● Zombie Banks: How Broken Banks and Debtor Nations Are Crippling the Global Economy
By Yalman Onaran
Q&A with author via PLFNews
Everyone is afraid that the world economy is about to go into a second recession. Why are we heading in that direction?
That’s because we haven’t fixed the problems that had caused the one in 2008. Leaders in the U.S. and Europe patched up the troubled spots, printed lots of money and avoided the underlying issues. Especially the banking system, which blew up to bring the world economy down a few years ago, is still fragile, too wounded to support a recovery and filled with even more risk. That’s why I call the banks zombies. They will make the next blowup more spectacular.
● Against Thrift: Why Consumer Culture is Good for the Economy, the Environment, and Your Soul
By James Livingston
Review via Bloomberg
Livingston is a lively, argumentative writer. He assails the “pathetic” thinking of Republicans, Democrats, economists, philosophers, and journalists while sounding like the guy at a dinner party who dominates the salad, entrée, and dessert conversation with a stubborn will to prove everyone but him is bananas. Which does not necessarily mean he’s wrong. Livingston reserves his harshest abuse for the “new Puritans” among economists, government leaders, and commentators who regularly admonish us to stop being slaves to consumerism and recommend practicing austerity on an individual level. Though others have made similar arguments, Livingston modestly compares his theory to Galileo’s heresies in 1610. “Practically speaking,” Livingston writes, “the facts and figures I will cite to demonstrate my case are invisible to most economists, just as invisible as the moons and phases Galileo measured were to most mathematicians and physicists of his time. They’re invisible because in theory, they’re preposterous, even impossible.”
● Pricing the Future: Finance, Physics, and the 300-year Journey to the Black-Scholes Equation
By George G. Szpiro
Summary via publisher, Basic Books
Options have been traded for hundreds of years, but investment decisions were based on gut feelings until the Nobel Prize–winning discovery of the Black-Scholes options pricing model in 1973 ushered in the era of the “quants.” Wall Street would never be the same. In Pricing the Future, financial economist George G. Szpiro tells the fascinating stories of the pioneers of mathematical finance who conducted the search for the elusive options pricing formula. From the broker’s assistant who published the first mathematical explanation of financial markets to Albert Einstein and other scientists who looked for a way to explain the movement of atoms and molecules, Pricing the Future retraces the historical and intellectual developments that ultimately led to the widespread use of mathematical models to drive investment strategies on Wall Street.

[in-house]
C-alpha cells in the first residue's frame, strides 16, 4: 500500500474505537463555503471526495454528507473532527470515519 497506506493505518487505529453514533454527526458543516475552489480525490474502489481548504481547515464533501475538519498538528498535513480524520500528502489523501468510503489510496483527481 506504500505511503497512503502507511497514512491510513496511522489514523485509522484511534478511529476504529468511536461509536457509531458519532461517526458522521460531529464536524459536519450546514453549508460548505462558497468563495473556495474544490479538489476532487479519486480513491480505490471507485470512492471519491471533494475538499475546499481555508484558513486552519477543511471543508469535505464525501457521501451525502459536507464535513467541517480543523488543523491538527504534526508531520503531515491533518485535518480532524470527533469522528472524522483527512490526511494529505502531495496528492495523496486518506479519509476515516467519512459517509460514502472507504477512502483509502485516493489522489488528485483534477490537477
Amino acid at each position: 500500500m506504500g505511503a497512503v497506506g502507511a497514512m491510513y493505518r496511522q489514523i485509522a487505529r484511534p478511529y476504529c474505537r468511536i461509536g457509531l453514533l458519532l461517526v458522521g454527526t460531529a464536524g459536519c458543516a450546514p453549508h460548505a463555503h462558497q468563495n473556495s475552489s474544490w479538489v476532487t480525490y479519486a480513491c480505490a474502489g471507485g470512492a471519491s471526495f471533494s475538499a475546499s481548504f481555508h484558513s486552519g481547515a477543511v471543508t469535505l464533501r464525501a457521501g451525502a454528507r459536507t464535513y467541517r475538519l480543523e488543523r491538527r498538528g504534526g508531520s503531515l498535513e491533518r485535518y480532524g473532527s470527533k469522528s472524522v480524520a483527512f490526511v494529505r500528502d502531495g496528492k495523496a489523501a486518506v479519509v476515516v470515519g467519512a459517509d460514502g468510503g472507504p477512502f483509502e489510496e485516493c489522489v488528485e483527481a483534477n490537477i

● Race Against The Machine: How the Digital Revolution is Accelerating Innovation, Driving Productivity, and Irreversibly Transforming Employment and the Economy
By Erik Brynjolfsson and Andrew McAfee
Review via Kurzweil AI
In Race Against the Machine, Brynjolfsson and McAfee bring together a range of statistics, examples, and arguments to show that technological progress is accelerating, and that this trend has deep consequences for skills, wages, and jobs. The book makes the case that employment prospects are grim for many today not because there’s been technology has stagnated, but instead because we humans and our organizations aren’t keeping up.
● The Moral Foundation of Economic Behavior
By David C. Rose
Summary via publisher, Oxford University Press
his book explains why moral beliefs can and likely do play an important role in the development and operation of market economies. It provides new arguments for why it is important that people genuinely trust others-even those whom they know don’t particularly care about them-because in key circumstances institutions are incapable of combating opportunism. It then identifies specific characteristics that moral beliefs must have for the people who possess them to be regarded as trustworthy. When such moral beliefs are held with sufficient conviction by a sufficiently high proportion of the population, a high trust society emerges that supports maximum cooperation and creativity while permitting honest competition at the same time. Such moral beliefs are not tied to any particular religion and have nothing to do with moral earnestness or the set of moral values-what matters is how they affect the way people think about morality. Such moral beliefs are based on abstract ideas that must be learned so they are matters of culture, not genes, and are therefore able to explain differences in economic performance across societies.